The meta keyword tag is dead.

Yahoo! has publically announced it no longer uses the Meta keyword attribute for ranking sites. Apparently they stopped using is a few months ago but today at the SMX East conference’s “Ask the Search Engines: Best Practices” seminar, Yahoo Search’s Senior Director, Cris Pierry, let slip that Yahoo no longer uses the keywords tag when ranking pages.

So is that it for the keyword tag? Is it now just a part of Internet history? Google has never used it, Bing does not support it and now Yahoo doesn’t. Of the major players that only leaves Ask and I can’t find any recent concrete evidence that says they use the tag either. The specifications for HTML 5 don’t include the keywords name although it has been proposed as an addition.

So should you ignore keywords from now on? Yes, unless you’re optimising for a custom search engine for your site or Intranet.

Search With KISS

This is probably one of the oddest search engine stories I’ve seen but rock band (and personal faves of mine) KISS have teamed up with Google and Ask to create Search With KISS!
Search the web using www.searchwithkiss.com and receive results from Google & Ask.com.
Swag Bucks are periodically awarded as you search the web. Redeem your “Swag Bucks” for exclusive Kiss products and more in the Swag Store.

Only UK, Canadian and US residents can register at the moment.

Interestingly Search With Kiss seems to return a very limited number of results, for example a search for “kiss” returns just 33 results compared to 224,000,000 on Google. And of course they’re all about the band. The search engine is powered by InfoSpace, a meta search engine that collates the results from various engines, in this case Ask and Google.

The Return of Jeeves


Jeeves is to make a UK only return to Ask.com this week according toThe Guardian and other sources. Three years after being put into retirement, PG Wodehouse’s famous butler character Jeeves is returning to help UK users with their searches and to help Ask take on the might of Google.

A national TV, press, radio and online campaign will kicks off this week to revive the butler after research showed that 83% of UK consumers still referred to Ask.com as Ask Jeeves, a name it ditched over 3 years ago in a re-branding exercise. Jeeves has been made over by Saville Row tailors Gieves & Hawkes while the ad campaign has been masterminded by Hanft, Raboy and Partners. The campaign includes adverts tailored for popular shows such as Hell’s Kitchen which features Jeeves and asks “why do onions make you cry?”

Jeeves will also gain a Twitter and Facebook profiles showing pictures from his 3 year hiatus. The TV ads start tomorrow but Jeeves is online now and waiting for your questions, such as “Why am I back?.

Google trumps Yahoo! and Live for speed and relevancy

As an avid Formula 1 fan I’ve been closely following the fate of the old Honda F1 team after Honda announced on the 5th December that it was selling the team and pulling out of Formula 1 due to the economic downturn. At midnight last night ex-Honda team principal Ross Brawn announced he had completed a management buy-out of the old Honda team and was renaming the team “Brawn GP”. What does this all have to do with the search engines you ask? Well the new Brawn GP website was launched sometime in the early hours of this morning and a quick search on the major UK search engines (Google, Live, Ask and Yahoo!) for “brawn gp” revealed some interesting results.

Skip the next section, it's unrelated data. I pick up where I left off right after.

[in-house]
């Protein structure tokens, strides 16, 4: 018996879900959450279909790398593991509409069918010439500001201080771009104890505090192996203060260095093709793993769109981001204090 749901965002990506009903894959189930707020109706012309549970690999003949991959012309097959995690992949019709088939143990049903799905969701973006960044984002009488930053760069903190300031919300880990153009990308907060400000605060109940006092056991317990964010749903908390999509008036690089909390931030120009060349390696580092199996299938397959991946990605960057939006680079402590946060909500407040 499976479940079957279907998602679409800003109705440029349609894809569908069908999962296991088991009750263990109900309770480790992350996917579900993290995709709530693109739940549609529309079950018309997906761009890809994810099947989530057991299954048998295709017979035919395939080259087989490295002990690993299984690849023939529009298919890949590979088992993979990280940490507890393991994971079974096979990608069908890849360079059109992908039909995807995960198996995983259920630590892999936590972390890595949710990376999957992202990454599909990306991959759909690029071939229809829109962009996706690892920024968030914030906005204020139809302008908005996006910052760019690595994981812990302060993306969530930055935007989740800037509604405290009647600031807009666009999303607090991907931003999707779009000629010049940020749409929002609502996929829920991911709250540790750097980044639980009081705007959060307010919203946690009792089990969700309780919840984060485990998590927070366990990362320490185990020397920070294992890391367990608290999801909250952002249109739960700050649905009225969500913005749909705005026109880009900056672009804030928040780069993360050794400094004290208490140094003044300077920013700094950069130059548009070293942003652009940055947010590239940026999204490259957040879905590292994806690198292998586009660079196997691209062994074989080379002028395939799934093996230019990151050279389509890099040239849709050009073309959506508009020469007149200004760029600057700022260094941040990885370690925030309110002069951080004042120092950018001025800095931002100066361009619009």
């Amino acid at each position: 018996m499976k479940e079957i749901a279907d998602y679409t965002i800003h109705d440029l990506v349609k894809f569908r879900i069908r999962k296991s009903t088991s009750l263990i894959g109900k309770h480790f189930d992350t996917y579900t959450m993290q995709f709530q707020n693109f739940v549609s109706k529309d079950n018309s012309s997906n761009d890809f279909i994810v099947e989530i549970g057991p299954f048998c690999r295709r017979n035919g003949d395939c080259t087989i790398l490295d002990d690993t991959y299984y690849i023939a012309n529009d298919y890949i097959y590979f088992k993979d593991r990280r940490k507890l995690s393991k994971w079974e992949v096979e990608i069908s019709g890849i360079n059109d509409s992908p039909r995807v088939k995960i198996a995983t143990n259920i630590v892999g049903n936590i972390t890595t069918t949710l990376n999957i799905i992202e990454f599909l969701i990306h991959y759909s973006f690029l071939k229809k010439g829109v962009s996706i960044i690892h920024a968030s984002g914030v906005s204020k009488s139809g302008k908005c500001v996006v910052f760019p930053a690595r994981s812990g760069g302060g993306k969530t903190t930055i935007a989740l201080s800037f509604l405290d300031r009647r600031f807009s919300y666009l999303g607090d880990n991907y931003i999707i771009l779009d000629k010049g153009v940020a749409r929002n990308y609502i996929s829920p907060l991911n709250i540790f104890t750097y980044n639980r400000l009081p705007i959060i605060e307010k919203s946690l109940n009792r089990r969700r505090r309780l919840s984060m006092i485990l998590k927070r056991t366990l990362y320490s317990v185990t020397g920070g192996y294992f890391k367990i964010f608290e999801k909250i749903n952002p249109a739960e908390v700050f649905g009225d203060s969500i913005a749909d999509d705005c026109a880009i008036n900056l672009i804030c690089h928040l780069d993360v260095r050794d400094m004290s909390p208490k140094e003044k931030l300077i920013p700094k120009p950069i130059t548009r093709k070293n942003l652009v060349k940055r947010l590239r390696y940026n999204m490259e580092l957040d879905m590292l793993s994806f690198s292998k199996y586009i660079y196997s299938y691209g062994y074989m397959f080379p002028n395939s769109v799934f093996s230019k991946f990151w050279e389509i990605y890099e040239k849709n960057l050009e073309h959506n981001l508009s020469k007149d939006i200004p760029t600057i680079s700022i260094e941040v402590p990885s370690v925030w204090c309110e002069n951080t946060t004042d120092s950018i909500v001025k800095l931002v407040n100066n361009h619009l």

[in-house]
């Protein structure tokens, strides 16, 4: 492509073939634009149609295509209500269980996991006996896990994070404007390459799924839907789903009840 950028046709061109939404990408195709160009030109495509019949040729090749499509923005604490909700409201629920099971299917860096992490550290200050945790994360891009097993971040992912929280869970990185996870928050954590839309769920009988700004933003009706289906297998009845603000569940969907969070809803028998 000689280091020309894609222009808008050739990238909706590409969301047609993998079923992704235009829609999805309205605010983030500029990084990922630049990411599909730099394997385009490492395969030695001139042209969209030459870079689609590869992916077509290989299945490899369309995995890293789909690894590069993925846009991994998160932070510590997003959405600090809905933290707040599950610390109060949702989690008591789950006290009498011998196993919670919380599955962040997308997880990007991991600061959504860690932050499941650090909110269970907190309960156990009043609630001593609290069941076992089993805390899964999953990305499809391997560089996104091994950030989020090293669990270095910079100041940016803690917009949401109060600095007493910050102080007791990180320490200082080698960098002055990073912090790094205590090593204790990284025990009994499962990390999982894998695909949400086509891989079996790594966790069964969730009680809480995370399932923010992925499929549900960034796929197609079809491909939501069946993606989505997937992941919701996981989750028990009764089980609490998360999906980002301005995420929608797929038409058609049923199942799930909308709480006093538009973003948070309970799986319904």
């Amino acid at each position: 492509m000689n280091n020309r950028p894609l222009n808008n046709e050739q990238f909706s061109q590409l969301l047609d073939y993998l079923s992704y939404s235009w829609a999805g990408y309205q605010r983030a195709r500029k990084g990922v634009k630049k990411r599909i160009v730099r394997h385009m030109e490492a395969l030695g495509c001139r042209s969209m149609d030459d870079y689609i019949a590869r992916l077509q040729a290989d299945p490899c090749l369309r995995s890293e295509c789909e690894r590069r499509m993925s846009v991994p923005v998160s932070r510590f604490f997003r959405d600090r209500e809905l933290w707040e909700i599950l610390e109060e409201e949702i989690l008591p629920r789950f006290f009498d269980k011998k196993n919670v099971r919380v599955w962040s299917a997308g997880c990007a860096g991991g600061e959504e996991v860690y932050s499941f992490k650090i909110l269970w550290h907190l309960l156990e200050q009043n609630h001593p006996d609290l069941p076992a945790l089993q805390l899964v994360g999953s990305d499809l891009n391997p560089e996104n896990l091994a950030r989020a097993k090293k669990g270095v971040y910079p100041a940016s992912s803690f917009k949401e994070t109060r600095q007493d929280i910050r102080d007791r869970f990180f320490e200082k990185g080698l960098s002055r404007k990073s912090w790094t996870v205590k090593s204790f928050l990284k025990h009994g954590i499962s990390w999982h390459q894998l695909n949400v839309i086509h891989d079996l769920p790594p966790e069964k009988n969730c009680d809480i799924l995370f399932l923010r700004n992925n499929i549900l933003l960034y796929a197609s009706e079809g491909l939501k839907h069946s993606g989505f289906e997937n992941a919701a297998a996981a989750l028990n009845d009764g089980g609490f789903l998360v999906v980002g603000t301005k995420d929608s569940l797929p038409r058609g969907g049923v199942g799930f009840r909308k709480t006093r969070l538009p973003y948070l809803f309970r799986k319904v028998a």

Predictably Google has got it spot on and indexed and ranked the Brawn GP site within hours of it’s launch. It’s ranked third at the moment but expect that to change very soon. The index date says it was indexed around 8 hours ago from the time I’m writing this article. It’s rankings are probably helped by a link from the BBC Sport website’s story about the takeover.

Yahoo has some nice relevant results, mainly news stories about Ross Brawn and a wikipedia entry for him but no Brawn GP website. It’s not even indexed.

Ask similarly returns a glut of news results and F1 related sites but no official website.

Live / MSN fails miserably. There are some relevant news results at the top of he SERPS but the main results are atrocious. For some reason it thinks I typed Brown GP so returns sites for a Chartered Accountant (???!), a GUI Package, Pony Club classified ads and pages about Gordon Brown and the health service. Sigh. Until Microsoft work out that this kind of thing is preventing them from dominating search they’ll continue to stumble around blindly trying to invent the next big thing when all we want is relevancy and speed. Squirrelled away at the top of the page it does say “Results are included for brown gp. Show just the results for brawn gp.” and clicking on this returns some relevant results but again no official site. While Google and Yahoo! both suggest that I may have misspelled something they at least return results for what I’ve actually entered, not what it thinks I wanted. It’s like that damn Office paper-clip all over again…